In terms of consequences, a healthy respect for uncertainty and skepticism about overly complex systems would lead one to reject some policies on the grounds that they violate the moral maxim of reducing risk. Scholars of nuclear weapons policy often divide into three schools of thought: “hawks,” “doves,” and “owls.”Footnote 10 Hawks advocate launch on warning, delegating authority to battlefield commanders, decapitating enemy leadership, and nuclear superiority, which may enhance deterrence but at the cost of creating provocation. After all, deterrence depends on the opponent's psychology, not just ours. In that vein, doves’ proposals to escape the usability dilemma and appease opponents may create an impression of weakness that tempts opponents to take more risks. Nuclear strategists are sometimes too clever by half. Elaborate strategies are developed solely on the basis of calculations based on rationality. Owls place a premium on reducing risk and often position themselves between hawks and doves. For stable and effective deterrence, one must beware of the hawk's hair trigger; the dove's dropped gun; and the owl's frozen safety catch.

This led me to set forth ten principles for avoiding nuclear war, which combine all three dimensions of moral ends, means, and consequences:

  1. 1. Maintain a credible nuclear deterrent.

  2. 2. Improve conventional deterrence.

  3. 3. Enhance crisis stability.

  4. 4. Reduce the impact of inevitable accidents.

  5. 5. Develop procedures for war termination.

  6. 6. Prevent and manage crises.

  7. 7. Invigorate nonproliferation.

  8. 8. Limit misperceptions through improved communication.

  9. 9. Pursue arms control negotiations.

  10. 10. Reduce reliance on nuclear weapons over time.

The goal of reducing (not abolishing) the role of nuclear weapons over time is important. As the noted physicist Richard Garwin calculated: “If the probability of nuclear war this year is one percent, and if we manage each year to reduce it to only 80 percent of what it was the previous year, then the cumulative probability of nuclear war for all time will be 5 percent.”Footnote 11 We can live moral lives with that probability, and the psychological effect of deterrence upon our moral lives is one of the significant long-term consequences that must be considered. The theologian Paul Ramsey once likened nuclear deterrence to tying babies to the bumpers of our cars as a means of slowing traffic and reducing lives lost to road accidents.Footnote 12 The metaphor helps create moral repugnance, but it is not an accurate depiction of just deterrence as described above. Citizens today are not suffering from nuclear anxiety to the extent that the babies (or citizens) would in Ramsey's metaphorical world.

This does not warrant complacency. Rather it reinforces the argument that a policy of just deterrence must include a long-term practice of reducing nuclear risk. Abolition is a worthy long-term goal, but it does not seem credible or possible in the near term of world politics. That does not reduce the importance of other approaches to reducing risk. The greatest evil is not the existence but the use of nuclear weapons, and reducing that probability should be our moral and policy focus.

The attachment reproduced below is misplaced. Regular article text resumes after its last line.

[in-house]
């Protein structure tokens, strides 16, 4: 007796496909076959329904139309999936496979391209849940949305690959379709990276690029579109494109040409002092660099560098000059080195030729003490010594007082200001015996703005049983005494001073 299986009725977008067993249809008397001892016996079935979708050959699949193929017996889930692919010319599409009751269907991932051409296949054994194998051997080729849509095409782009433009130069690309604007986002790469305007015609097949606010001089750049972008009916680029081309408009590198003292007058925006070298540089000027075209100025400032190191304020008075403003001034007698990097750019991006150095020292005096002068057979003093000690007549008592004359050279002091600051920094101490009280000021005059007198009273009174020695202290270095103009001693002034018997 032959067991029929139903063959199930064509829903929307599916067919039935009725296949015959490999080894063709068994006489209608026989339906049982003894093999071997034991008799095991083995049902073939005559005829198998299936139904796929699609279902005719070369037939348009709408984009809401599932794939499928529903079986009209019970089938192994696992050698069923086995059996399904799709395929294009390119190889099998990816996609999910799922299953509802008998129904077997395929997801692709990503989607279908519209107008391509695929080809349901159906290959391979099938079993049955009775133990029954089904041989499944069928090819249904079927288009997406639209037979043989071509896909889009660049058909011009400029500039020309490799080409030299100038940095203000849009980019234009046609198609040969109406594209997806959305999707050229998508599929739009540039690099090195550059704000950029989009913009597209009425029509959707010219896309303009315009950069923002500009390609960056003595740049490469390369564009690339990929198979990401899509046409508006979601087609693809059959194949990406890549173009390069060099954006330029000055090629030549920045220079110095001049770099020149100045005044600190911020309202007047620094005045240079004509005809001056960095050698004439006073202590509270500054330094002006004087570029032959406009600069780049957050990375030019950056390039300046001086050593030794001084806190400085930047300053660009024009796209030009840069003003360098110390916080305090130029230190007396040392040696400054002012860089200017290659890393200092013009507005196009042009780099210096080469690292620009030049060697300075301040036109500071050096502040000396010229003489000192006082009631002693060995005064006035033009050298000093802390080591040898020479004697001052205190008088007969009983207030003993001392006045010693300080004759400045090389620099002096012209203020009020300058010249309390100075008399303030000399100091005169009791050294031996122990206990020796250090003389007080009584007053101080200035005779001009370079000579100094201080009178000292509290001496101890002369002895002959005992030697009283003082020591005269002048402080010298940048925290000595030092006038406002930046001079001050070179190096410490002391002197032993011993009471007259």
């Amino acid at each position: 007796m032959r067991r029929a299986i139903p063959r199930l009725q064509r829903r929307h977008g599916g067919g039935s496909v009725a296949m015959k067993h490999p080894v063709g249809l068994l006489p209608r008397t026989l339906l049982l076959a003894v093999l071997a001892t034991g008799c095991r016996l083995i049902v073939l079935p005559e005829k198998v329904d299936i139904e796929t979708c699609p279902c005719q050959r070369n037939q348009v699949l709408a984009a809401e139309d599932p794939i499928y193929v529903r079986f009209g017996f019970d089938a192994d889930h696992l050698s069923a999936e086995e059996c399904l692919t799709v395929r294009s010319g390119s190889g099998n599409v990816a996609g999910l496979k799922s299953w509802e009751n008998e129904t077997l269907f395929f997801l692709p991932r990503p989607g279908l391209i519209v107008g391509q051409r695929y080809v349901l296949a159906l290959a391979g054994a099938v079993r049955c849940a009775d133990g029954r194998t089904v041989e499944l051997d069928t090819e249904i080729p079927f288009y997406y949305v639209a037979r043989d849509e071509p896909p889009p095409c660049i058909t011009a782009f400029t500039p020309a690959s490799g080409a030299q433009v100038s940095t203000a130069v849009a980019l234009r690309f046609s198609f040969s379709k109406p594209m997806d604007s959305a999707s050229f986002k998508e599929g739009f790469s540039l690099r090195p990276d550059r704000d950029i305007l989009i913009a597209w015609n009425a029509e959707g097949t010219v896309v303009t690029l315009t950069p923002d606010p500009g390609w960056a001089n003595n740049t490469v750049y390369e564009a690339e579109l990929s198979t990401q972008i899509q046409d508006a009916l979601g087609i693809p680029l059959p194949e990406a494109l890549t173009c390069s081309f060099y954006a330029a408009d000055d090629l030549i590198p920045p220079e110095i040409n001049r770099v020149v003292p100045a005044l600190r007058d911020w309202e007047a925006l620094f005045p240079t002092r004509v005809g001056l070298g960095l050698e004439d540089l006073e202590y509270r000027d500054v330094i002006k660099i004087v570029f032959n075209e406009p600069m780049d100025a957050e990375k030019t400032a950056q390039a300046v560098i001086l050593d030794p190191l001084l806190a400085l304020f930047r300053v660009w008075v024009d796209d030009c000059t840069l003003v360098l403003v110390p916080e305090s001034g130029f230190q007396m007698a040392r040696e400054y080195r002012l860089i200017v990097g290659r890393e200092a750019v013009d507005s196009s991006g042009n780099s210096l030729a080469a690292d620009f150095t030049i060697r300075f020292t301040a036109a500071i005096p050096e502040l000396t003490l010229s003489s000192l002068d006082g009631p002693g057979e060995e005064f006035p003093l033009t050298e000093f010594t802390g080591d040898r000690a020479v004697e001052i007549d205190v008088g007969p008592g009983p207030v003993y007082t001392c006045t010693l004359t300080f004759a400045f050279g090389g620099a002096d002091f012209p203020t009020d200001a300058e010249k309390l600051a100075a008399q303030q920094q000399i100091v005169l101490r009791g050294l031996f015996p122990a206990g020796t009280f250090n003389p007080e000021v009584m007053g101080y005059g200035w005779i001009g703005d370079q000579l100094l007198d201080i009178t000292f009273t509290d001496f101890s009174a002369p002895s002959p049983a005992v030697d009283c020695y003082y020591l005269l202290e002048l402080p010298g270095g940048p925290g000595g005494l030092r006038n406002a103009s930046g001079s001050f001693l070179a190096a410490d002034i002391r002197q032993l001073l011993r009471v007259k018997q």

Looking to the Future

There is no single future. There is an infinite number of possible futures, some of which are affected by what we do, and some not. We cannot prevent the sun from running out of fuel, but we can affect the probabilities of nuclear winter. Any effort to predict long-term changes is likely to be frustrated, but we can sketch rough outlines of broad paths of change. We must be prepared for surprises, both technological and political. In the past, technological changes in accuracy made it possible to reduce the yields of nuclear weapons, and special locks known as Permissive Action Links improved control. On the other hand, cyberattacks on command and control systems, laser attacks on satellites in space, and artificial intelligence applied to autonomous weapons systems, such as submarine drones, raise a new set of technological problems. These are the types of risks that we must anticipate, understand, and reduce.

And of course, politics will change. As I wrote in Nuclear Ethics, “Sometimes political relations between states can change quite quickly.” At the same time, I said that “warm relations and trust are not necessary for cooperation.” During the Cold War, the antagonists slowly developed a regime of tacit and explicit rules and procedures out of self-interest in avoiding nuclear war. I noted at the time that “on such realistic premises, it is possible to expect a gradual evolution of U.S.-Soviet cooperation. Certainly relations in the 1980s were vastly different than those in the 1950s . . .  . In addition, there may be changes inside the Soviet Union.”Footnote 13 Of course, I did not predict the fall of the Berlin Wall, the timing of the end of the Cold War, the decay of the post–Cold War settlement, or the Russian invasion of Ukraine. If Russia resorts to the tactical use of nuclear weapons in this conflict, drastic responses will be required to try to restore the nuclear taboo, but it need not lead to Armageddon. A military response to a violation should devastate Russian forces in Ukraine, but it should be nonnuclear and designed to reinforce the norm of a nuclear taboo. Today's strategic competition with China and Russia can take a number of turns in the future. Changes for better and worse may occur in both countries, but as we adjust to changes and surprises, we should maintain a perspective of how our responses will affect our long-term goal of reducing nuclear risk along the lines of the ten principles outlined above.